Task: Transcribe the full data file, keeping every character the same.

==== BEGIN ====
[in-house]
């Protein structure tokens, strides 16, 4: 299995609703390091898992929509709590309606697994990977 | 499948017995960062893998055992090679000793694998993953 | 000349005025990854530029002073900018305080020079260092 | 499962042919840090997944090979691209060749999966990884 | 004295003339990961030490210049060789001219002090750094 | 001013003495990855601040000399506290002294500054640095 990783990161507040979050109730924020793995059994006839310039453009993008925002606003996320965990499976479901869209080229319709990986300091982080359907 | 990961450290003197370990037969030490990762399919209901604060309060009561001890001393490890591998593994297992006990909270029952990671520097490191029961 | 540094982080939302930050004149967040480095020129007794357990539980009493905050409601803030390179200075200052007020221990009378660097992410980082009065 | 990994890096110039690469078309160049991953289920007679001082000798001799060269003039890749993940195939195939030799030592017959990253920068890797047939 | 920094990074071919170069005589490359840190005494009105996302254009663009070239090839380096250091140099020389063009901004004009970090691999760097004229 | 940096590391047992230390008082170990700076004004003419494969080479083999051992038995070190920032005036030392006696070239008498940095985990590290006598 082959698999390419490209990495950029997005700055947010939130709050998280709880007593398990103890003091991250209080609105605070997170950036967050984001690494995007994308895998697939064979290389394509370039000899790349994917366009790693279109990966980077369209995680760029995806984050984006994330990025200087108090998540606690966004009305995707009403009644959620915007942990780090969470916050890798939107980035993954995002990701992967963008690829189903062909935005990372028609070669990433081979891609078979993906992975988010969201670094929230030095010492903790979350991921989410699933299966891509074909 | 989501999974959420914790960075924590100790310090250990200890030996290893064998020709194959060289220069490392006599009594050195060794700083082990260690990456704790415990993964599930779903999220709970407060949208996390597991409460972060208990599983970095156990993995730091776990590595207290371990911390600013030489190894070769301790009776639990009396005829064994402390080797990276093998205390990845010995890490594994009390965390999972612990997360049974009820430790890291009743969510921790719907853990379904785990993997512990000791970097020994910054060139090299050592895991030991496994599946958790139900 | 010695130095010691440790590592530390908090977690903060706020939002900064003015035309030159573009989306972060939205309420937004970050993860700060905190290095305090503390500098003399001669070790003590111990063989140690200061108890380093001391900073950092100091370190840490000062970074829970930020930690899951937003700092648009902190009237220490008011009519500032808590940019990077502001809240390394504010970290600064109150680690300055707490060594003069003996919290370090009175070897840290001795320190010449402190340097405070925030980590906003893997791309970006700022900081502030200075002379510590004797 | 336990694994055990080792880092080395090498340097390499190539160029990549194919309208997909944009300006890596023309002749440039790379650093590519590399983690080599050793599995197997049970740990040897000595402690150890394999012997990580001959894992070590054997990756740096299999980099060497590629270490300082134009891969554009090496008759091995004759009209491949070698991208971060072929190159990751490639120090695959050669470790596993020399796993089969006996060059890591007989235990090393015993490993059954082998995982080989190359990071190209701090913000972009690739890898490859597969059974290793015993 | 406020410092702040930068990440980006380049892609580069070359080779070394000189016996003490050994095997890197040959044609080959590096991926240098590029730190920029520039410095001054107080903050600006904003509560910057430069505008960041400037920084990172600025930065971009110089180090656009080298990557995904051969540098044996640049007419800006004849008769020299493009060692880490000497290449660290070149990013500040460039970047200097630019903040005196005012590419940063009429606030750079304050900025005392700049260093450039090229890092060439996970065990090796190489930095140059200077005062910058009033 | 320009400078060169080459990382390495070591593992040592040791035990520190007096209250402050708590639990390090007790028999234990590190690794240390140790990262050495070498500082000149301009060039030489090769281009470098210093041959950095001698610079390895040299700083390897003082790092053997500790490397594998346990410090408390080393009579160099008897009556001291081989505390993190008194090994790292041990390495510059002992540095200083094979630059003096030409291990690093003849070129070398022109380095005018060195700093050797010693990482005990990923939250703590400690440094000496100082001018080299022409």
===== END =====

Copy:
[in-house]
């Protein structure tokens, strides 16, 4: 299995609703390091898992929509709590309606697994990977 | 499948017995960062893998055992090679000793694998993953 | 000349005025990854530029002073900018305080020079260092 | 499962042919840090997944090979691209060749999966990884 | 004295003339990961030490210049060789001219002090750094 | 001013003495990855601040000399506290002294500054640095 990783990161507040979050109730924020793995059994006839310039453009993008925002606003996320965990499976479901869209080229319709990986300091982080359907 | 990961450290003197370990037969030490990762399919209901604060309060009561001890001393490890591998593994297992006990909270029952990671520097490191029961 | 540094982080939302930050004149967040480095020129007794357990539980009493905050409601803030390179200075200052007020221990009378660097992410980082009065 | 990994890096110039690469078309160049991953289920007679001082000798001799060269003039890749993940195939195939030799030592017959990253920068890797047939 | 920094990074071919170069005589490359840190005494009105996302254009663009070239090839380096250091140099020389063009901004004009970090691999760097004229 | 940096590391047992230390008082170990700076004004003419494969080479083999051992038995070190920032005036030392006696070239008498940095985990590290006598 082959698999390419490209990495950029997005700055947010939130709050998280709880007593398990103890003091991250209080609105605070997170950036967050984001690494995007994308895998697939064979290389394509370039000899790349994917366009790693279109990966980077369209995680760029995806984050984006994330990025200087108090998540606690966004009305995707009403009644959620915007942990780090969470916050890798939107980035993954995002990701992967963008690829189903062909935005990372028609070669990433081979891609078979993906992975988010969201670094929230030095010492903790979350991921989410699933299966891509074909 | 989501999974959420914790960075924590100790310090250990200890030996290893064998020709194959060289220069490392006599009594050195060794700083082990260690990456704790415990993964599930779903999220709970407060949208996390597991409460972060208990599983970095156990993995730091776990590595207290371990911390600013030489190894070769301790009776639990009396005829064994402390080797990276093998205390990845010995890490594994009390965390999972612990997360049974009820430790890291009743969510921790719907853990379904785990993997512990000791970097020994910054060139090299050592895991030991496994599946958790139900 | 010695130095010691440790590592530390908090977690903060706020939002900064003015035309030159573009989306972060939205309420937004970050993860700060905190290095305090503390500098003399001669070790003590111990063989140690200061108890380093001391900073950092100091370190840490000062970074829970930020930690899951937003700092648009902190009237220490008011009519500032808590940019990077502001809240390394504010970290600064109150680690300055707490060594003069003996919290370090009175070897840290001795320190010449402190340097405070925030980590906003893997791309970006700022900081502030200075002379510590004797 | 336990694994055990080792880092080395090498340097390499190539160029990549194919309208997909944009300006890596023309002749440039790379650093590519590399983690080599050793599995197997049970740990040897000595402690150890394999012997990580001959894992070590054997990756740096299999980099060497590629270490300082134009891969554009090496008759091995004759009209491949070698991208971060072929190159990751490639120090695959050669470790596993020399796993089969006996060059890591007989235990090393015993490993059954082998995982080989190359990071190209701090913000972009690739890898490859597969059974290793015993 | 406020410092702040930068990440980006380049892609580069070359080779070394000189016996003490050994095997890197040959044609080959590096991926240098590029730190920029520039410095001054107080903050600006904003509560910057430069505008960041400037920084990172600025930065971009110089180090656009080298990557995904051969540098044996640049007419800006004849008769020299493009060692880490000497290449660290070149990013500040460039970047200097630019903040005196005012590419940063009429606030750079304050900025005392700049260093450039090229890092060439996970065990090796190489930095140059200077005062910058009033 | 320009400078060169080459990382390495070591593992040592040791035990520190007096209250402050708590639990390090007790028999234990590190690794240390140790990262050495070498500082000149301009060039030489090769281009470098210093041959950095001698610079390895040299700083390897003082790092053997500790490397594998346990410090408390080393009579160099008897009556001291081989505390993190008194090994790292041990390495510059002992540095200083094979630059003096030409291990690093003849070129070398022109380095005018060195700093050797010693990482005990990923939250703590400690440094000496100082001018080299022409």